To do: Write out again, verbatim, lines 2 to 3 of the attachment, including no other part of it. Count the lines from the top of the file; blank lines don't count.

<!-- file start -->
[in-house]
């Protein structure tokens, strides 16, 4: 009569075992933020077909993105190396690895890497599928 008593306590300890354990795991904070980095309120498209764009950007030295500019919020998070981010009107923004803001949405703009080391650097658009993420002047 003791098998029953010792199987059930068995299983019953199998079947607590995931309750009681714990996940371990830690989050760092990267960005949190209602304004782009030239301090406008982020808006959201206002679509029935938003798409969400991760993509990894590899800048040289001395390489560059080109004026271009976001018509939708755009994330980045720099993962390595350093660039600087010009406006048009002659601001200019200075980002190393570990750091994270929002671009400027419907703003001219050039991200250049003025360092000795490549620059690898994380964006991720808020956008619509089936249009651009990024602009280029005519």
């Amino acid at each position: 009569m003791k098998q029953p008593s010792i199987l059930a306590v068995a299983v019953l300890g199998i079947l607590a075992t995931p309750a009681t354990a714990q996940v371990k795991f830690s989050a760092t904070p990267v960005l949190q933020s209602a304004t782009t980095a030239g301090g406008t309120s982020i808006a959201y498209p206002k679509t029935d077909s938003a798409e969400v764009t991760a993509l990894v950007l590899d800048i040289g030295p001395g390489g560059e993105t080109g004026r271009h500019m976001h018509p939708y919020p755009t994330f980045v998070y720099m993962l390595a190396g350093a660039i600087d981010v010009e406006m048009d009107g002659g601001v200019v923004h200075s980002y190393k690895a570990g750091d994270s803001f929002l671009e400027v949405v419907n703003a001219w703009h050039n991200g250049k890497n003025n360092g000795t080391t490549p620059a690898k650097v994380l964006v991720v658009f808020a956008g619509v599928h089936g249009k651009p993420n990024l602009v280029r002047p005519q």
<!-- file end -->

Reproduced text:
């Protein structure tokens, strides 16, 4: 009569075992933020077909993105190396690895890497599928 008593306590300890354990795991904070980095309120498209764009950007030295500019919020998070981010009107923004803001949405703009080391650097658009993420002047 003791098998029953010792199987059930068995299983019953199998079947607590995931309750009681714990996940371990830690989050760092990267960005949190209602304004782009030239301090406008982020808006959201206002679509029935938003798409969400991760993509990894590899800048040289001395390489560059080109004026271009976001018509939708755009994330980045720099993962390595350093660039600087010009406006048009002659601001200019200075980002190393570990750091994270929002671009400027419907703003001219050039991200250049003025360092000795490549620059690898994380964006991720808020956008619509089936249009651009990024602009280029005519």
């Amino acid at each position: 009569m003791k098998q029953p008593s010792i199987l059930a306590v068995a299983v019953l300890g199998i079947l607590a075992t995931p309750a009681t354990a714990q996940v371990k795991f830690s989050a760092t904070p990267v960005l949190q933020s209602a304004t782009t980095a030239g301090g406008t309120s982020i808006a959201y498209p206002k679509t029935d077909s938003a798409e969400v764009t991760a993509l990894v950007l590899d800048i040289g030295p001395g390489g560059e993105t080109g004026r271009h500019m976001h018509p939708y919020p755009t994330f980045v998070y720099m993962l390595a190396g350093a660039i600087d981010v010009e406006m048009d009107g002659g601001v200019v923004h200075s980002y190393k690895a570990g750091d994270s803001f929002l671009e400027v949405v419907n703003a001219w703009h050039n991200g250049k890497n003025n360092g000795t080391t490549p620059a690898k650097v994380l964006v991720v658009f808020a956008g619509v599928h089936g249009k651009p993420n990024l602009v280029r002047p005519q």